He wasn't gone very long before he reappeared and asked me to follow him. He took me to a room with "Relatives Waiting Room" emblazoned on the door. "A doctor will be along to talk to you in a few minutes," he said.
My stomach lurched and I started to shake uncontrollably. I knew what was coming, even though I desperately hoped I was wrong.
When the doctor walked in, I said, "You're going to tell me that he's dead."
She nodded. "I'm so sorry."
The next few minutes are a bit of a blur. I thought I was prepared for her to say yes. I thought I knew how I would react. I was wrong on both counts. I completely lost it. I cried hysterically and loudly. I'm normally a very controlled crier and I have certainly never cried like that in front of anyone outside of my immediate family. I remember wailing that he was all on his own and the doctor saying, "There were lots of people with him."
"But nobody who loved him," I said.
I will never, ever as long as I live forgive myself for letting him down like that. I will never get over the fact that in his last moments of consciousness, I wasn't there. I don't even know if he knew I was coming. He would never have allowed me to be on my own and I can't forgive myself for failing him in his final minutes.
Eventually I asked where he was and they told me he was still in the resuscitation ward. I asked if I could see him and they asked if anyone else was coming. I think they were concerned about me being alone as I was in such a state. I said I didn't know but I wanted to see him and they agreed to take me to him.
He was laying on the bed, covered up with a tube still in his mouth. It was the most surreal and devastating experience of my life. I went and put my arms around him and buried my face in his chest. I'm embarrassed to admit this as a 35 year old woman, but I remember sobbing "My Daddy," over and over again.
Someone brought a chair and sat me down and one of the nurses asked if I wanted them to stay or would I rather be alone with him. I asked to be alone.
I kept feeling my phone vibrate in my handbag and I knew it would be my mum or brother, which was unbearable. How could I tell them that he was dead?
Eventually, I calmed myself down enough to call my brother. "He's gone," I told him. There was a pause and then, "Okay. I'm outside. How do I get to you?"
A few moments later, the nurse who had been there when the doctor told me appeared again. "Your brother is outside," she said. "Is it okay if we let him in? Does he know?"
I said yes and shortly after, my brother was led in. I have never seen my brother properly cry as an adult, but he absolutely broke down, sobbing. For some reason he kept saying, "I'm sorry, Dad."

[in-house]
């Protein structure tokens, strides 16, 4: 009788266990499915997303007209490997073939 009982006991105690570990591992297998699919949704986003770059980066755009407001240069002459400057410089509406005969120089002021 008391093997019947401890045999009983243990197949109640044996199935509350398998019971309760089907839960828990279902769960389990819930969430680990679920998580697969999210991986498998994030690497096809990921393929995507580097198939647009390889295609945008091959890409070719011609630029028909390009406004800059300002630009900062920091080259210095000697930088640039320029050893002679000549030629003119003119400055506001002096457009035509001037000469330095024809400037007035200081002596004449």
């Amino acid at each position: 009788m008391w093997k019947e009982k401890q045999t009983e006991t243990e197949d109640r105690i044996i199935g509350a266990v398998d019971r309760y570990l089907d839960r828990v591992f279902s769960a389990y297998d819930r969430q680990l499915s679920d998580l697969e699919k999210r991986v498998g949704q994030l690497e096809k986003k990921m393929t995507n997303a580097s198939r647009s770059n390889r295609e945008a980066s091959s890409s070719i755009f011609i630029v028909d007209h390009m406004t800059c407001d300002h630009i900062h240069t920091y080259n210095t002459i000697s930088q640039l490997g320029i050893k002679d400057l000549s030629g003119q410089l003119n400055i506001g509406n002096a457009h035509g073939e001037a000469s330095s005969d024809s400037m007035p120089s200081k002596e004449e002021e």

We cried together over our dad's body for what felt like a long time. At some point, we realised we couldn't put off telling our mum any longer. We both said immediately that we didn't want to tell her over the phone and agreed to walk home and tell her together.
As we prepared to leave, I noticed, for the first time, the silent machines around him and the computer screen with the big bold words,
I also noticed the plastic bag by the side of the bed, with "patient's property" printed on it. Inside were the clothes he had been wearing when he went off in the ambulance, all cut up in the rush to treat him, his glasses and most heartbreakingly for me, his mobile phone which I had only just charged up for him that morning. He must have put it in his pocket when he was being taken away, expecting to use it to call home later.
The walk home was the longest of my life. We walked in almost complete silence until we reached the underground station closest to home where a busker stood outside playing the guitar and singing Jeff Buckley's haunting Hallelujah. We were both stunned. The local underground station is tiny. It has just two platforms and serves a mainly residential area. Neither of us have ever seen a busker there before. He wasn't there earlier when we had been on our way to the hospital and he wasn't there later when we went back. But he was there then and he was playing that song of all songs.
I don't want to talk about what followed afterwards when we told our mum, but suffice it to say it was the worst thing either of us have ever had to do.
Now, two weeks after the event, other than the over riding emotion of guilt, the thing that keeps haunting me are the words on the screen beside him in the resuscitation room.
How pitiful that this is what a human life/death is reduced to, just a few key words. It haunts me that it didn't even say his name, just "male." My dad was so much more than that. He was the eldest son of the late George Senior and Mary. He was the older brother of Tom and Mary, who sadly both predeceased him. He was the beloved husband of my mum, Rose. The adored father of myself and James. The most loving and doting grandfather to Otis and Julianna. An uncle. A friend. He was a good man. A kind man. A determined and strong man. A man who overcame the loss of his parents very early in his life. A man who never had much but was still willing to give it away to anyone who needed it. A man who was there for me whenever I needed him, be it carrying me on his shoulders as a baby, colouring in on the floor with me as a child, driving me around as an adolescent or supporting me as a new mother. A man who never gave up.
George Stevens, 76
A man who was loved